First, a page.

Firefighting Authority

By Margaret Dayton
Utah State Senator: Provo

The State Fire Chief has requested legislation that would permit him to have increased decision making authority on small fires and fire on private lands. It makes sense to me. So I'm running this bill.

Senate Morning Workout: Friday

  1. DY wnt txt msgs frm d sen8?
  2. Nicole Warburton talks base budgets.
  3. Most folks want another pay raise for teachers. We agree. It's going to happen.
  4. SteveU.com: The House Rules Chair explains the House Rules Committee.
  5. Word from Charleston (about Utah).
  6. Don't smoke with kids in your car. Duh. The question is should there be a law?
  7. Speaking of Senator Scott McCoy - here's some high praise from NYC.
  8. A teacher blogs about the Cherry Hill town meeting.
  9. 3 legislators overcoming health challenges to serve.
  10. Speaking of health challenges, here's the text of the Health Care Reform Bill.
  11. Re: Health Care reform. Advocates and KCPW get what the Trib didn't.
  12. Simple Utah Mormon Politics asks if a tax break for Delta a good thing?
  13. Bob Knew. (and here from Warchol).
  14. Legislature gives Extended Day Kindergarten a scrutinizing squint.
  15. Hawaii posts a cool slide show of their first day of session. Maybe we should do something like that?
  16. Audio: Session preview at the Hinckley with Senators Howard Stephenson and Pat Jones and Representatives Jim Dunnigan and Carol Spackman Moss. (And on EveryZing.com.)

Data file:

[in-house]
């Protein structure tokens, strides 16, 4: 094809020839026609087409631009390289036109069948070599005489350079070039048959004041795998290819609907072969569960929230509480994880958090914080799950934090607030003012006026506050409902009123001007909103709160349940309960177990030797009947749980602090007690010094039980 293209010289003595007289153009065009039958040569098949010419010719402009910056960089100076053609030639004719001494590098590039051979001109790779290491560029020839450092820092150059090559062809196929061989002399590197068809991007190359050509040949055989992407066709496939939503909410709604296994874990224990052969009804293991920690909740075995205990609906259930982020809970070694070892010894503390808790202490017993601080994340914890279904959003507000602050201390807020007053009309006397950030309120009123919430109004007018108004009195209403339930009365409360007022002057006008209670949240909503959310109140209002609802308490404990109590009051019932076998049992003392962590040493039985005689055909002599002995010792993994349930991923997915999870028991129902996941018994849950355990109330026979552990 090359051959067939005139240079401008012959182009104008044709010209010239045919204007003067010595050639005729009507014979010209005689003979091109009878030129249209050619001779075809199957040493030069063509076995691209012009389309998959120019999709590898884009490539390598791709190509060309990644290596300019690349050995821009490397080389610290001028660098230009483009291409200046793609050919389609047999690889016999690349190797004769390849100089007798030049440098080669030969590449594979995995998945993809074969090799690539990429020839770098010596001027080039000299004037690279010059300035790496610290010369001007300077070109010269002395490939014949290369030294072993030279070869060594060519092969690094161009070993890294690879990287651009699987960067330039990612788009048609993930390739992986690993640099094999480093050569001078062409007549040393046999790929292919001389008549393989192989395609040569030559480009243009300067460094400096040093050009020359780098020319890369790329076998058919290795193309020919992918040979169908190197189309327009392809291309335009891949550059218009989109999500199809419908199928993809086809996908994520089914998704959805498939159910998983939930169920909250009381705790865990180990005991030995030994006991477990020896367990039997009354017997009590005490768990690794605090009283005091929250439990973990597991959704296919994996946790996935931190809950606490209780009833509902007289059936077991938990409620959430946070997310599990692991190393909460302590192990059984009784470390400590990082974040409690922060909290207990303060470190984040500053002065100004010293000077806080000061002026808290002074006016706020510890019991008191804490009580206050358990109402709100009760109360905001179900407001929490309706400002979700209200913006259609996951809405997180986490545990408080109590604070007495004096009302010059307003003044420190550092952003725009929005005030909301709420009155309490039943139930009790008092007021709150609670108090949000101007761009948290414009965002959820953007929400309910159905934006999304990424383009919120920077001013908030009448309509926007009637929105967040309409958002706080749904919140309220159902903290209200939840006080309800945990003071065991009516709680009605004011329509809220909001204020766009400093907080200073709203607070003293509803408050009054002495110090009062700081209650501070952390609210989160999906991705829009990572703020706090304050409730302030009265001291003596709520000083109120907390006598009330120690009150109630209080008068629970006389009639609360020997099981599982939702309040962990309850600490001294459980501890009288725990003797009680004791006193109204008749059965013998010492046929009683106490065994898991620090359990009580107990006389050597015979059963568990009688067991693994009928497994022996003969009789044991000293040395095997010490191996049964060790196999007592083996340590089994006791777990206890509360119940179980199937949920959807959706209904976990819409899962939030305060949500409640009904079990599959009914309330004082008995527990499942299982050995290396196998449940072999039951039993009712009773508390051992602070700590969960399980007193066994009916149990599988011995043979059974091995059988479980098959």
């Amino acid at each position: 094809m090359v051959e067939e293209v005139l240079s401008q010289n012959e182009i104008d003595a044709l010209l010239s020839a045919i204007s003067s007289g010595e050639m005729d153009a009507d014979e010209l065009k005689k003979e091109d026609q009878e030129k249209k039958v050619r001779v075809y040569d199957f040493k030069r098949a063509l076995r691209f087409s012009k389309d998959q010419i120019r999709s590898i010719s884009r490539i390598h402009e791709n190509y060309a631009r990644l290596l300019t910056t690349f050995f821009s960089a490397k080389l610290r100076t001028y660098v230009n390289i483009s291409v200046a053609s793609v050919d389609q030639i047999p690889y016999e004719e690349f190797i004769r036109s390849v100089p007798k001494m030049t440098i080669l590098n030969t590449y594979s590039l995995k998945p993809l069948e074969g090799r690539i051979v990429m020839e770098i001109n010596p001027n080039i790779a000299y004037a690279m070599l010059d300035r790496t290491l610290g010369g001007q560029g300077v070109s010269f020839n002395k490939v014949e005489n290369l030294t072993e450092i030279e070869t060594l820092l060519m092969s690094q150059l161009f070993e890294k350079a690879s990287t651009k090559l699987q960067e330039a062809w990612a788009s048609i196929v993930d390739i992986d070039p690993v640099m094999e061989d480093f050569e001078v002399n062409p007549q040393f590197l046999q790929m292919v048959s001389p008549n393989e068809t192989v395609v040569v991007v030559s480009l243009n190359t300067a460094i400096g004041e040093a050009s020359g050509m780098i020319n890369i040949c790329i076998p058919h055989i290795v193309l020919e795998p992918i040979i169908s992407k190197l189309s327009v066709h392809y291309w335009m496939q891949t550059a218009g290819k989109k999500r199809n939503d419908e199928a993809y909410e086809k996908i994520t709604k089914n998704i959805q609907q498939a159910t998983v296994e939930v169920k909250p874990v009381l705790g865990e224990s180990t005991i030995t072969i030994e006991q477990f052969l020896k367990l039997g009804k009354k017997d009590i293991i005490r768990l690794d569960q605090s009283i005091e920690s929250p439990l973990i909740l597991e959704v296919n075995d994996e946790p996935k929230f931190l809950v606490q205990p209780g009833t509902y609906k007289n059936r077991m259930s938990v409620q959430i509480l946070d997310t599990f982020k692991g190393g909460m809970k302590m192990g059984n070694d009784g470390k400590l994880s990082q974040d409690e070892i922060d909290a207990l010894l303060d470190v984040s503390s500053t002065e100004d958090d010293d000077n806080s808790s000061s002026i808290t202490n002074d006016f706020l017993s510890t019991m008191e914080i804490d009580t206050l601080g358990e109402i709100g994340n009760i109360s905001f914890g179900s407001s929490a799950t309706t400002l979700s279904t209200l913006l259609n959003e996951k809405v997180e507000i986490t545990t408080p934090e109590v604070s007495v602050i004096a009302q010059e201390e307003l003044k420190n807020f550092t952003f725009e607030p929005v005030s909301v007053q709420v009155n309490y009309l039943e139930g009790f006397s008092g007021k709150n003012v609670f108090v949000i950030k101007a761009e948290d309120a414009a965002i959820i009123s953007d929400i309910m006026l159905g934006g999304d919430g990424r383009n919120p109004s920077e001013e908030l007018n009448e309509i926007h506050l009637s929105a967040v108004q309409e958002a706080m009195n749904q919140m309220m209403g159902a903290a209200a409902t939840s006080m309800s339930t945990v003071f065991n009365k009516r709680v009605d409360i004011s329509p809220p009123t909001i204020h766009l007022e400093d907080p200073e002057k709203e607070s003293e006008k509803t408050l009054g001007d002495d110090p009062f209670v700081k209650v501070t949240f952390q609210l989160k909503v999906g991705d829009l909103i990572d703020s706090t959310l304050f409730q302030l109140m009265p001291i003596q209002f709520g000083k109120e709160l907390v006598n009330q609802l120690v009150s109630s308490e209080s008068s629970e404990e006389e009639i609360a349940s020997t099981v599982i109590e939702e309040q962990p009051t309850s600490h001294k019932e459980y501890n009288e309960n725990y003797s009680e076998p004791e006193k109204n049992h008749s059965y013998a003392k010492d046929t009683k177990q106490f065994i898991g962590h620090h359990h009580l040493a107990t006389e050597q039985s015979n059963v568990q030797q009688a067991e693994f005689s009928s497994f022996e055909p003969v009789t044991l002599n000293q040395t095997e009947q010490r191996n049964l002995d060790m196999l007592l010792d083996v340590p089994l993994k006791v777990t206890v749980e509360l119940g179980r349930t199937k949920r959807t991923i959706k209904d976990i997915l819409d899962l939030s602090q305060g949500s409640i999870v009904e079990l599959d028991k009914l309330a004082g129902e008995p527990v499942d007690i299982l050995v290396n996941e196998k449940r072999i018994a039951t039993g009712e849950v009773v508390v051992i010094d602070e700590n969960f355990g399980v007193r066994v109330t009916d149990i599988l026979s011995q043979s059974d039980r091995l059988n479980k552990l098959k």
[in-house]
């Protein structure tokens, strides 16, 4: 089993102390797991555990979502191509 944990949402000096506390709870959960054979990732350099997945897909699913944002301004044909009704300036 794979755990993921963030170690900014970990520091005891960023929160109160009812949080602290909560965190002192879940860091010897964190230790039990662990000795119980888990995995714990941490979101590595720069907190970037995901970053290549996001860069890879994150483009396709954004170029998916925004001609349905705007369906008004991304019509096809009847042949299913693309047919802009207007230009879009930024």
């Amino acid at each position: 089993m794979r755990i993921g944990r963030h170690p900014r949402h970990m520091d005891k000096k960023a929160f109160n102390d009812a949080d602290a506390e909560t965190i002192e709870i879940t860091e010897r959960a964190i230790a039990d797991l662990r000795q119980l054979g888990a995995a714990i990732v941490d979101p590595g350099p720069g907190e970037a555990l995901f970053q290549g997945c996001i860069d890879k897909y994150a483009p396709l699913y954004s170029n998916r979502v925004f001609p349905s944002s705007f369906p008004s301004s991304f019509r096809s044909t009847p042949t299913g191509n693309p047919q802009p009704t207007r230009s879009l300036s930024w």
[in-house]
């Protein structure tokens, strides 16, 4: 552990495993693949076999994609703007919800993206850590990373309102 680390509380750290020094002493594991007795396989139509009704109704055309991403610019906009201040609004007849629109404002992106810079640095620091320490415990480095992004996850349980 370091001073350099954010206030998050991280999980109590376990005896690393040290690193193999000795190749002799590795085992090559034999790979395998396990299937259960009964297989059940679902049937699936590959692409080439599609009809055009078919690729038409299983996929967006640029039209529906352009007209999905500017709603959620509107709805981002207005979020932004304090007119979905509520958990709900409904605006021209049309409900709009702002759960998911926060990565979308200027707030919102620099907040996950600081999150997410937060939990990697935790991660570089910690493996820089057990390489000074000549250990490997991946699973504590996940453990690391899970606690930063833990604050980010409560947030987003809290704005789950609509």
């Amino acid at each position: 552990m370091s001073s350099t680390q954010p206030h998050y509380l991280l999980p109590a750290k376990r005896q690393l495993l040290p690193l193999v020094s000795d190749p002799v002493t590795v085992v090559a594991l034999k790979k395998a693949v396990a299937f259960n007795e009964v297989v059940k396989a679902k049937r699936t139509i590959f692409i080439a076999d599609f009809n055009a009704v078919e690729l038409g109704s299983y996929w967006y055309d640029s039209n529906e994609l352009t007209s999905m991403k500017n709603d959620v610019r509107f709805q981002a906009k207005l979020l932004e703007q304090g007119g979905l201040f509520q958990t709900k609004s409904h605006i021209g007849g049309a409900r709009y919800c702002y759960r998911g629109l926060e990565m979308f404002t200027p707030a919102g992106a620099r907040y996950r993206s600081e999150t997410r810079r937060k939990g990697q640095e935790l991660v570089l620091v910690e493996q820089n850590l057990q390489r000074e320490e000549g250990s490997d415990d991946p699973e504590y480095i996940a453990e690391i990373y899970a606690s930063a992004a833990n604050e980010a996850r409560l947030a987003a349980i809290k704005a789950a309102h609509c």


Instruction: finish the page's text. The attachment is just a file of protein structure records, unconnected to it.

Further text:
17. Sutherland Institute supports Senator Wayne Niederhauser's transparency bill.
  18. More on Alcopops from Dawn House.
  19. Shurtleff is safe, says Stateline.org.
  20. DNews opines on Drivers Privilege Cards.
  21. Abusive educators will lose their license to teach forever.
  22. Internet hunting is bad. Obviously. But we are going to attach cross-hairs and a BB gun to the Senate webcam.

Thursday, January 17, 2008

Compensation for the Innocent

By Greg Bell
Utah State Senator, District 22

One bill I'm running this session deals with compensation of exonerees (those in prison later found innocent by other than DNA evidence). Those proven factually--not just technically--innocent will receive financial assistance.

Many states have been settling or paying damages in such cases. This bill provides limited, but clearly stated compensation and cuts off further claim against the state.